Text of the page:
The Struggles of Writerhood
by William Koch on March 4, 2018
Posted in: Uncategorized
You’re sitting in your room with two of your best friends. In your arms, you’re holding the acoustic guitar that you purchased over the summer. To your right, there is a cellist. To your left, another guitarist. You’ve been experimenting with different tunings for weeks, looking for different ways to experiment and different ways to be different as an artist. After days of anticipation and suppressed pride, you play the chord progression and sing the accompanying vocal melody that you’ve been dying to show your band. But at the end of the song, they tell you the six words you didn’t want to hear:
“Dude, that rips off ‘Champagne Supernova.’”
With a heavy heart, you scrap the melody, and go back to the drawing board with a slightly higher tuning. This isn’t the first time you’ve ripped off an earworm, and it surely won’t be the last. And, no, this isn’t a case of you being a bad writer or unoriginal; this is just one of your many experiences with the struggles of writerhood.
I say “writerhood” with intentional gravity. When we write, we do more than just write. Even the amateurs, even the people who are setting fingers to keyboard or pen to paper for the first time join the circle of anyone who has written before. It is the writerhood, like a brotherhood, like a sisterhood, only it is a circle of people joined by ink instead of blood. And, no, it may not be a closely knit circle. There are many in the circle who know few and there are few who know many, but it is nevertheless a cohort of creativity, a blanket of ideas, and a sphere of influence that covers all races, all regions, and all reaches of history.
It is influence, however, that is the writer’s fatal flaw. Every songwriter, at one point or another, has inadvertently stolen from another writer. It’s not intentional, but rather it is the consequence of an ever-increasing amount of music being written. Humanity has, inevitably, exhausted nearly every chord progression, every key, and every theme that is pleasurable to our ears. With every original composition being published for consumption, there becomes less and less opportunity to create something different, let alone something different and popular. Even in original work, influence is unavoidable. Poets mimic rhythmic styles and rhyme schemes that they’ve studied in class. Sitcom screenwriters, for years, have recycled plot lines, adding modern twists and adaptations to suit evolving audiences. Musicians take the basic G-C-F chord progression but twist lyrics and melodies to make something that they can call their own. None of this is unoriginal. It is years worth of subconscious manipulation, our cultural exposure manifesting itself in our creativity, and it is something that even the virtuosos of our time cannot avoid.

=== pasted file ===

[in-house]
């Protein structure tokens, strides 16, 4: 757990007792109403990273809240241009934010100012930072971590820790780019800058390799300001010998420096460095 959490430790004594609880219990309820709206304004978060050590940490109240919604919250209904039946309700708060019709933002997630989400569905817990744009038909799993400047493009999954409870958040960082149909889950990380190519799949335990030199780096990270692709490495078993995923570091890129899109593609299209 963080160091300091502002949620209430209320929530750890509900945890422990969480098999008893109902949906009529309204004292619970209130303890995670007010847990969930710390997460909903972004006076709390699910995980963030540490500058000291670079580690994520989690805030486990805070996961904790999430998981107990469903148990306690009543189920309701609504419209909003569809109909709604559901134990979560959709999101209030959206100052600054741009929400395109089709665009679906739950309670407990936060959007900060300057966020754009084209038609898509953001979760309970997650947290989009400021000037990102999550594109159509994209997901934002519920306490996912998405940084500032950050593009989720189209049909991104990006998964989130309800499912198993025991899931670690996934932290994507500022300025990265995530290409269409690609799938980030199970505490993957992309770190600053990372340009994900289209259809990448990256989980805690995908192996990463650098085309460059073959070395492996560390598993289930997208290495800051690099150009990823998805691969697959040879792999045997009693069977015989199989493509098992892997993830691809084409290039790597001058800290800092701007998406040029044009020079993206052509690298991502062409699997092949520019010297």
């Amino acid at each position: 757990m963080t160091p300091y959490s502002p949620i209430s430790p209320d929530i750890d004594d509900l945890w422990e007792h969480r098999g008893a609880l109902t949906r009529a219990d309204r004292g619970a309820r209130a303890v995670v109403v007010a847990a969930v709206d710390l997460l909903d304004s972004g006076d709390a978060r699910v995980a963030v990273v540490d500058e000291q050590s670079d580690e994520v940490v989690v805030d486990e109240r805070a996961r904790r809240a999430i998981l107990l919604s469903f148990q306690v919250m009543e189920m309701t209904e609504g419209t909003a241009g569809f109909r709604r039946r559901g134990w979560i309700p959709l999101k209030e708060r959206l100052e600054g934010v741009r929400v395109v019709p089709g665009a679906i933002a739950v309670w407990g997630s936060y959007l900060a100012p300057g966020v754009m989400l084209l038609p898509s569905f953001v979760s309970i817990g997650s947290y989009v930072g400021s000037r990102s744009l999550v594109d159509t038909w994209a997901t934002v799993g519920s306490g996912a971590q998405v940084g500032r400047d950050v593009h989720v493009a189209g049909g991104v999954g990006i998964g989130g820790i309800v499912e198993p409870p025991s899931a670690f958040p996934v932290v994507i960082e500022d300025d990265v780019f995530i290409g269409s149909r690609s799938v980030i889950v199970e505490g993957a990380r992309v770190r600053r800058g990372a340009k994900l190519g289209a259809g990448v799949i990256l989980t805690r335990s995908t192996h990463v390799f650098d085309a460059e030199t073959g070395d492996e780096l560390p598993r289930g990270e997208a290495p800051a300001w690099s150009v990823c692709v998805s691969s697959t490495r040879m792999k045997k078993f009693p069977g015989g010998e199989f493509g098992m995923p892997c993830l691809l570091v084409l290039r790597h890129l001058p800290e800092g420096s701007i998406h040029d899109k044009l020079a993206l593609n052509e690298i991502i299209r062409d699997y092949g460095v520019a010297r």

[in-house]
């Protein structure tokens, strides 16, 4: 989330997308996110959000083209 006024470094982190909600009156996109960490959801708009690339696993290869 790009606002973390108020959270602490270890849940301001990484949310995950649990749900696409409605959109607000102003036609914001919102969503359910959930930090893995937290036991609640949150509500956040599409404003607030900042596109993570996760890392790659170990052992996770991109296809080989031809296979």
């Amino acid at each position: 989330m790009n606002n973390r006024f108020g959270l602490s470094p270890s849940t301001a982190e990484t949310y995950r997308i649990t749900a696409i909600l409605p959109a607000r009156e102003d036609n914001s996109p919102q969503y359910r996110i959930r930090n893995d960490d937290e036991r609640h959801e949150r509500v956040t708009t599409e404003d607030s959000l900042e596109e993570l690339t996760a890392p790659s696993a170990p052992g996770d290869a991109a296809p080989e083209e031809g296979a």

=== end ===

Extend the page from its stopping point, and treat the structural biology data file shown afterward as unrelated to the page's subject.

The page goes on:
We try to move past influence. We really do. We try to put forth true originality that our mothers would be proud to put on their refrigerators. But there’s always the sinking feeling, the internal dialogue that wonders what we’re allowed to consider “good enough.” There is the constant thought that everything we’re doing is not only a copy of something that someone else has already done, but a copy of something that we’ve already done. As a musician, as a writer of poetry, and as a writer of short stories and scenes, I fear that the melodies and poems and bits I write are always too similar to things I’ve written before. Worse, I fear that they’re too similar to things others have written before. Even worse than that, I fear that they’re too similar to things others have written before that I haven’t even heard.
Fears always linger in a writer’s mind, whether they are reflected in the product or not. Yet writers keep writing. The writerhood’s circle grows because we don’t care if we accidentally match three notes of a previously existing melody, or pay homage to the great free verse poets of our time. Writers keep writing because it is the best thing to do, and because we care less about the ideas that have existed before us than about the ideas yet to come.
You’re sitting in your room with two of your best friends. In your arms, you’re holding the mandolin you got for Christmas. To your right, there is the cellist. To your left, your lead guitarist. You crank out the new song you’ve spent weeks crafting and revising, and at the end of it, they tell you the seven words you want to hear:
“We’re playing that at the open mic.”
You smile. You’re happy because they think it’s “good enough.” You’re happy because you didn’t rip off Oasis. You’re happy because maybe this is something that the newest member of the writerhood will someday inadvertently copy.